Bloomberg reported Tuesday that bankers have asked the Federal Reserve to increase its oversight of the financial services offered by the world's largest retailer, Wal-Mart Stores Inc. of Bentonville.
Wal-Mart, which has long been interested in expanding its financial offerings into bank-like services (or, heck just outright founding banks), has recently partnered with American Express to offer a prepaid card called Bluebird. Wal-Mart bills the Bluebird service as an alternative to checking and debit accounts, and includes services like bill pay, direct deposit and ATMs.
According to Federal Reserve meeting minutes from December obtained by Bloomberg, the banks believe Wal-Mart has found a back door into the industry that has little to no Fed oversight:
The council urged the Fed to consider limiting payment- related services to “regulated banking institutions,” or at least step up its study of the business. It also said the Consumer Financial Protection Bureau, created by the 2010 Dodd- Frank law, should supervise non-bank companies that provide financial services.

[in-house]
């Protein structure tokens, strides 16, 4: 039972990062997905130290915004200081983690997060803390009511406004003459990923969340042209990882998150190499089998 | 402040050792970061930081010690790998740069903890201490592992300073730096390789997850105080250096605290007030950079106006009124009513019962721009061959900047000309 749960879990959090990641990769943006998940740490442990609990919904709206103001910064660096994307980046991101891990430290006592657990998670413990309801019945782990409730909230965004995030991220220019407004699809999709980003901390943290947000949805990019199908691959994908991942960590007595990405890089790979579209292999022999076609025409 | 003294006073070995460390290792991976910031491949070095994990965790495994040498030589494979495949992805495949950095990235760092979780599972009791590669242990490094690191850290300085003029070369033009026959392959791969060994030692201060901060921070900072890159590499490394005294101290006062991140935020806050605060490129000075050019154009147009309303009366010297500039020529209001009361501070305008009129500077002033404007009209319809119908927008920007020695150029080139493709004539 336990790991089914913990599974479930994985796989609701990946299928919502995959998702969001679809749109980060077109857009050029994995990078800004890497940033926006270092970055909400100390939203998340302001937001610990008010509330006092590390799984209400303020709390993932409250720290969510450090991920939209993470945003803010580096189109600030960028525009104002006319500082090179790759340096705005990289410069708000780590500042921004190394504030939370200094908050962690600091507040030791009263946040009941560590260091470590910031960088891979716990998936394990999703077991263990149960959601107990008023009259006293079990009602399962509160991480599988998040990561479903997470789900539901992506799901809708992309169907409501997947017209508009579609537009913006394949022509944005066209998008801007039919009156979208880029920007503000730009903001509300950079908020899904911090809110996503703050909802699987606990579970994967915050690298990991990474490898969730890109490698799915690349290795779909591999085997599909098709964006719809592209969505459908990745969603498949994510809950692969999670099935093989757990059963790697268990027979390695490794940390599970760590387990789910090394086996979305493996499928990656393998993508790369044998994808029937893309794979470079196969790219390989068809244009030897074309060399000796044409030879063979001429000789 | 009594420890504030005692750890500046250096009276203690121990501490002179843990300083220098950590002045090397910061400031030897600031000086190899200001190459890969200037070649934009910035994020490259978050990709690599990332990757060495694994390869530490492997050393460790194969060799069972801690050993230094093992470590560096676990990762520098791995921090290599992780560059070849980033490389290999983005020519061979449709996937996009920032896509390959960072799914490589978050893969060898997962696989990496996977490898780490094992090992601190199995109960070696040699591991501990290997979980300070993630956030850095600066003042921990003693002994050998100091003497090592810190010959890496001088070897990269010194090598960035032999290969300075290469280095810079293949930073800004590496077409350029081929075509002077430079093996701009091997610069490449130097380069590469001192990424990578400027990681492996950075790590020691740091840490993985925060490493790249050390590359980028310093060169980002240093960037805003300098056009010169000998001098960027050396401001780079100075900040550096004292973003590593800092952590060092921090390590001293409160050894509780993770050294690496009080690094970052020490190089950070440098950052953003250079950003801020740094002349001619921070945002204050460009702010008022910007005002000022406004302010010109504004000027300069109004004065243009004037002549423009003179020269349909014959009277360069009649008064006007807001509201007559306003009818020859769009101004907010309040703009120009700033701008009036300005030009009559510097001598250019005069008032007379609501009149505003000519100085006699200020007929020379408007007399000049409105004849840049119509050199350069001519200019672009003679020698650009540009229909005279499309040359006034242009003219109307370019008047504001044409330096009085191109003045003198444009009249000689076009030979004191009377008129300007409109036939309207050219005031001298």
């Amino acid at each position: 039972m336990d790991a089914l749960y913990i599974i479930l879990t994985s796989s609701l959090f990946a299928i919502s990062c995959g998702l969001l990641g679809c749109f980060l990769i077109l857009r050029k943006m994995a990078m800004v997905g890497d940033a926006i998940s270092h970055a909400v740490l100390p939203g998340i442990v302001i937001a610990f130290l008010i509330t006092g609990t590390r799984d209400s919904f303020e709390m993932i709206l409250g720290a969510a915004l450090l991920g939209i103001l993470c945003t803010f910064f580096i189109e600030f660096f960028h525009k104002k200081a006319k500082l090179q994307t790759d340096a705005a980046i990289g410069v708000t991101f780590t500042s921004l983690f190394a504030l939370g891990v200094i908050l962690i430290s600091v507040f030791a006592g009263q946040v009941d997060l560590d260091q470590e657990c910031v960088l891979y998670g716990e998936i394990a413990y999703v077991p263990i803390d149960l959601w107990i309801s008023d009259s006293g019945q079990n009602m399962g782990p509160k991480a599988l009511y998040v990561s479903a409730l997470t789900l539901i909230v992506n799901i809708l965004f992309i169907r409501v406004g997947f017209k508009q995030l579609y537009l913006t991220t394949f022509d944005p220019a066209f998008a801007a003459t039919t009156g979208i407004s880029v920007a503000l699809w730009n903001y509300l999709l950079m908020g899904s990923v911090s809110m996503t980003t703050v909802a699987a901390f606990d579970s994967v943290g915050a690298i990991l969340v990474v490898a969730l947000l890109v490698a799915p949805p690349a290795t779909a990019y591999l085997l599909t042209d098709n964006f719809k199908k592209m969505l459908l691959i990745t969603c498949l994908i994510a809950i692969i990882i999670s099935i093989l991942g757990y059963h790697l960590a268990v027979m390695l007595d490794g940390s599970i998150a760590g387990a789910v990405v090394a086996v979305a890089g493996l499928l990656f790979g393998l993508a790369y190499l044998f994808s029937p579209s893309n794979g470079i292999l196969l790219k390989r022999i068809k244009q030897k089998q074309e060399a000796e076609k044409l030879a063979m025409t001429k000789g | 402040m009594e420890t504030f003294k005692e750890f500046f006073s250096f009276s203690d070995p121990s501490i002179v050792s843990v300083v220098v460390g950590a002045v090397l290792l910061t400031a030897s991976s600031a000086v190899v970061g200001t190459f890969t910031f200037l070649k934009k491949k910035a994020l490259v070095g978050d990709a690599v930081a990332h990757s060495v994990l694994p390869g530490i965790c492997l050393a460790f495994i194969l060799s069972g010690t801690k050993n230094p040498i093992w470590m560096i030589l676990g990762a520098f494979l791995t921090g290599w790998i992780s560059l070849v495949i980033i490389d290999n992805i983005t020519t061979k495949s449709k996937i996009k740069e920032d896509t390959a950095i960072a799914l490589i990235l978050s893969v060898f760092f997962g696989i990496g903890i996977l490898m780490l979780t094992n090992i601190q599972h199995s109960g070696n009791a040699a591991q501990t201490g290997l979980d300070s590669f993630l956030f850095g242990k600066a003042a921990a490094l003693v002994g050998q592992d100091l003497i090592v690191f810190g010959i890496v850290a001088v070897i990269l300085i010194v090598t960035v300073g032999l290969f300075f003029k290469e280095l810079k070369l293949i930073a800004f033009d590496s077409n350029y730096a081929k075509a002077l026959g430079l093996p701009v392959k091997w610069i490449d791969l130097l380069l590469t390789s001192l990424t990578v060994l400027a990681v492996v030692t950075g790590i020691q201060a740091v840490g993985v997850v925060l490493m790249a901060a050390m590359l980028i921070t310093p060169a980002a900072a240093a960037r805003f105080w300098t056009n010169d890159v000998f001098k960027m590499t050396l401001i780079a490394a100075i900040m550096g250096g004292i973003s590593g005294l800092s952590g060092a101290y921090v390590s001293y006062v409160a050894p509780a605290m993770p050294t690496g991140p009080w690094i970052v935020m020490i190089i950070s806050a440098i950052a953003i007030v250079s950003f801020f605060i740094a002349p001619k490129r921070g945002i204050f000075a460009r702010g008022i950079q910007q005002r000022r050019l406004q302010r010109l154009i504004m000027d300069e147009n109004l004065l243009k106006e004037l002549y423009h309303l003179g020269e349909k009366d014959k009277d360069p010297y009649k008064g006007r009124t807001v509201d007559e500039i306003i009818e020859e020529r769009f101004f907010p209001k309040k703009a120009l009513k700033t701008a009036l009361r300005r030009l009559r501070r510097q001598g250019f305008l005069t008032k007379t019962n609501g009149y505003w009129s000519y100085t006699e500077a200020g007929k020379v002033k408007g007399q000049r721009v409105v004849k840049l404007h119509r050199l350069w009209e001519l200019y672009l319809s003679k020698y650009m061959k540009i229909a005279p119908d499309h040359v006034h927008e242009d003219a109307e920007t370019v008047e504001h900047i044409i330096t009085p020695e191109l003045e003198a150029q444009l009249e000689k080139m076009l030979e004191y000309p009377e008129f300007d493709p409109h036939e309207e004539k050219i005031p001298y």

As we noted, this isn't the first time Wal-Mart's ambitions have raised eyebrows among traditional banks.
In 2006, Wal-Mart applied to open an industrial bank in Utah, where it would handle electronic payment processing. At the time, Wal-Mart said the bank would sponsor credit card, debit card and electronic check transactions and nothing more. But banks feared the retailer would use the bank to eventually offer other services. Wal-Mart withdrew the application in 2007, citing "manufactured controversy."
Since then, Wal-Mart has invested in in-store services like check cashing, money orders, bill payment and money transfers through its Money Centers. But it hasn't forgotten straightforward banking: the retailer established Banco Wal-Mart in Mexico in 2008.
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